BWW: The show has such powerful themes of mental disease, suicide, loss - what research did you and your cast go through to prepare for this?

Kate: My own research has included books, blogs, and online videos of people who struggle with bipolar disorder and other forms of depression. As soon as the show was cast and long before rehearsals began, we all started sharing what books we were reading on all applicable subjects as well as making sure that we all knew what all the specific references in the play are (such as One Flew Over the Cuckoo's Nest, various writers, lots of different pharmaceuticals). Two of the primary books we passed around were Madness: A Bipolar Life by Marya Hornbacher and On Grief and Grieving by Elisabeth Kubler-Ross and David Kessler.

BWW: The role of Diana (which won Alice Ripley the Tony) can be played in such different ways. We'd love for Nancy Feldman (4th Wall's Diana) to give us a some insight into who she believes the character to be.

Nancy: Diana is haunted by the past, and tries to mask this by creating a "normal", idealized world as a way to escape the reality in her life. But the truth is that her mania and depression govern her life, and as a consequence, her illness shatters her family's life as well as her own. It's a long and difficult journey for her to eventually realize she needs to face her demons in order to be free of them. I think one of her most poignant lyrics is "You don't have to be happy at all, to be happy you're alive."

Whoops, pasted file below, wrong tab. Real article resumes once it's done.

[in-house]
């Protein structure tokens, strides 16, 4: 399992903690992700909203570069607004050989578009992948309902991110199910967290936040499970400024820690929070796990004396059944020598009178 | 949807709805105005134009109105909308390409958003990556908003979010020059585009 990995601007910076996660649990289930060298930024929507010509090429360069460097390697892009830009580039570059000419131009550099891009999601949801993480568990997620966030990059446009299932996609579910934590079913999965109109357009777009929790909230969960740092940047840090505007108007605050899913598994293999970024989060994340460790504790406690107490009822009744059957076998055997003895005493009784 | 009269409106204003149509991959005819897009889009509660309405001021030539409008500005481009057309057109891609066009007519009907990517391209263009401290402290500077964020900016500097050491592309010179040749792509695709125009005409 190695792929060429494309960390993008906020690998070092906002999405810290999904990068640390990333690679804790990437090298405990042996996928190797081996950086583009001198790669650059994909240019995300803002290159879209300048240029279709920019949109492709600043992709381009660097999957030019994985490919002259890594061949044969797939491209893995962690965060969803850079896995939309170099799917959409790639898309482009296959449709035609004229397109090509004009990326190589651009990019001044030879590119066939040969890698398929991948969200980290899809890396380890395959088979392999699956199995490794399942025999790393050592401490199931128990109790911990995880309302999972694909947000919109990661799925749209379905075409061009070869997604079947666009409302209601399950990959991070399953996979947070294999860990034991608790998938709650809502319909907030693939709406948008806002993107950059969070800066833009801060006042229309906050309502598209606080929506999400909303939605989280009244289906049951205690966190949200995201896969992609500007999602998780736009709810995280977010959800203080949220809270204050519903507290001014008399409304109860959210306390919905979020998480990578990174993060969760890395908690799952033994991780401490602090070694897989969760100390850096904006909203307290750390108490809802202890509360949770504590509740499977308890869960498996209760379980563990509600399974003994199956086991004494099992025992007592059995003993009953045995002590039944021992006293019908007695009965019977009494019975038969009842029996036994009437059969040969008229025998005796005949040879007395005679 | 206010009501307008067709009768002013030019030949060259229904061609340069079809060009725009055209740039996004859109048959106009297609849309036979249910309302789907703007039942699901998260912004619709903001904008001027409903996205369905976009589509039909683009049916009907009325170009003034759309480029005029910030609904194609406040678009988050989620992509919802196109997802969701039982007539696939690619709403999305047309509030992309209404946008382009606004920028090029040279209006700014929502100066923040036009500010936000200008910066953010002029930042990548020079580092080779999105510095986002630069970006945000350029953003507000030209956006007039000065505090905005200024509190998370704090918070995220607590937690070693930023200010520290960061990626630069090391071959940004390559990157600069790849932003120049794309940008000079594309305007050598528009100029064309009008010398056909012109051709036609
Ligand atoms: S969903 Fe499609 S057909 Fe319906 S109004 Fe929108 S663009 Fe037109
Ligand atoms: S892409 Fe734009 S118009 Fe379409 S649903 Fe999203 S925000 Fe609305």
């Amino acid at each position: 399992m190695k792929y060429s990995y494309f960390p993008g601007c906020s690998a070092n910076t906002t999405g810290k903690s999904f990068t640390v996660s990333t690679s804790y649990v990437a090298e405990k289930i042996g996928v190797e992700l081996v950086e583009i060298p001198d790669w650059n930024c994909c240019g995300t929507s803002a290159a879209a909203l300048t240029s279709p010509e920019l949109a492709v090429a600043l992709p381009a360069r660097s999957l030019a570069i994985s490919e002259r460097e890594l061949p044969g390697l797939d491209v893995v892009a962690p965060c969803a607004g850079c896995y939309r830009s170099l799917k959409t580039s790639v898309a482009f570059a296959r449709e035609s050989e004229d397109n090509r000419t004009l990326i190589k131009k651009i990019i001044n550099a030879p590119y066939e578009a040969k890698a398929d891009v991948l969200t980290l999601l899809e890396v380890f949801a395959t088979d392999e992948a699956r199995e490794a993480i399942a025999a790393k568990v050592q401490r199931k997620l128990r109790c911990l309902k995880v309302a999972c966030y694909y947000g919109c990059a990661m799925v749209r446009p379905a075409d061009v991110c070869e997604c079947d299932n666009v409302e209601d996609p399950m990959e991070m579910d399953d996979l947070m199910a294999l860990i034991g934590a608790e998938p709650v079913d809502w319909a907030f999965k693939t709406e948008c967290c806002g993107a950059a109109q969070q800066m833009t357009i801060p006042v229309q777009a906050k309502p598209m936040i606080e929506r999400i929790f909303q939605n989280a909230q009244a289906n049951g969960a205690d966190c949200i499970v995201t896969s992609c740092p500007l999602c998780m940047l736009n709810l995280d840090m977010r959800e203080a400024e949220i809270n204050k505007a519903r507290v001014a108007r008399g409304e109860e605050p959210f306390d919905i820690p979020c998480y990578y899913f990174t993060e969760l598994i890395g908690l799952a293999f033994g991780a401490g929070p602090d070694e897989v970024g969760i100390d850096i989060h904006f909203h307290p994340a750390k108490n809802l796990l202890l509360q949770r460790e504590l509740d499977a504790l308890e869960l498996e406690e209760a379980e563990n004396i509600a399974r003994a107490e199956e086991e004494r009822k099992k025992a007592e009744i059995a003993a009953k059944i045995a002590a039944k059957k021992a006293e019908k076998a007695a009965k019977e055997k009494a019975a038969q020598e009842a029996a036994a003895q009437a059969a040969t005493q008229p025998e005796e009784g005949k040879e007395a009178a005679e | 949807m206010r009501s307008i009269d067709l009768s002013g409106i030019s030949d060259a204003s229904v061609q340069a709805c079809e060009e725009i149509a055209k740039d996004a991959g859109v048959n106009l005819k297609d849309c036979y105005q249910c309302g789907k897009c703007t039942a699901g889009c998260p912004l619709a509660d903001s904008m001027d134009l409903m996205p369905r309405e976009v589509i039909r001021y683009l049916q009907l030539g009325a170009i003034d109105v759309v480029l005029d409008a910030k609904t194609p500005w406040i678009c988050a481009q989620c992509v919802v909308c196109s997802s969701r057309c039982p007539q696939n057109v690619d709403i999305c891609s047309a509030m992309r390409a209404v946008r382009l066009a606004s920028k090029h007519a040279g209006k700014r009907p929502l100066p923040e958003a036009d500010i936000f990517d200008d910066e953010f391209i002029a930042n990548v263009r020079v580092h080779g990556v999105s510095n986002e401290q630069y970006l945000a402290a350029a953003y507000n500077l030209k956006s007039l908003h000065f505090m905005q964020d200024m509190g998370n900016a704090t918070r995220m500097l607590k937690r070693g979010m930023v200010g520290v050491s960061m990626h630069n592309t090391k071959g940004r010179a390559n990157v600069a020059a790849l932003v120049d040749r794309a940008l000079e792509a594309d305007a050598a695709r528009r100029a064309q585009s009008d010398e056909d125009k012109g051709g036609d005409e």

BWW: Kate, with this being such a rock musical - the core is still a Pulitzer Prize winning play. It's not your average 'boy-meets-girl' musical. You have a Broadway background in Beauty and the Beast and yet as a director it seems like you are drawn to musical pieces with strong, powerful stories. Do you find you approach these pieces from a different standpoint?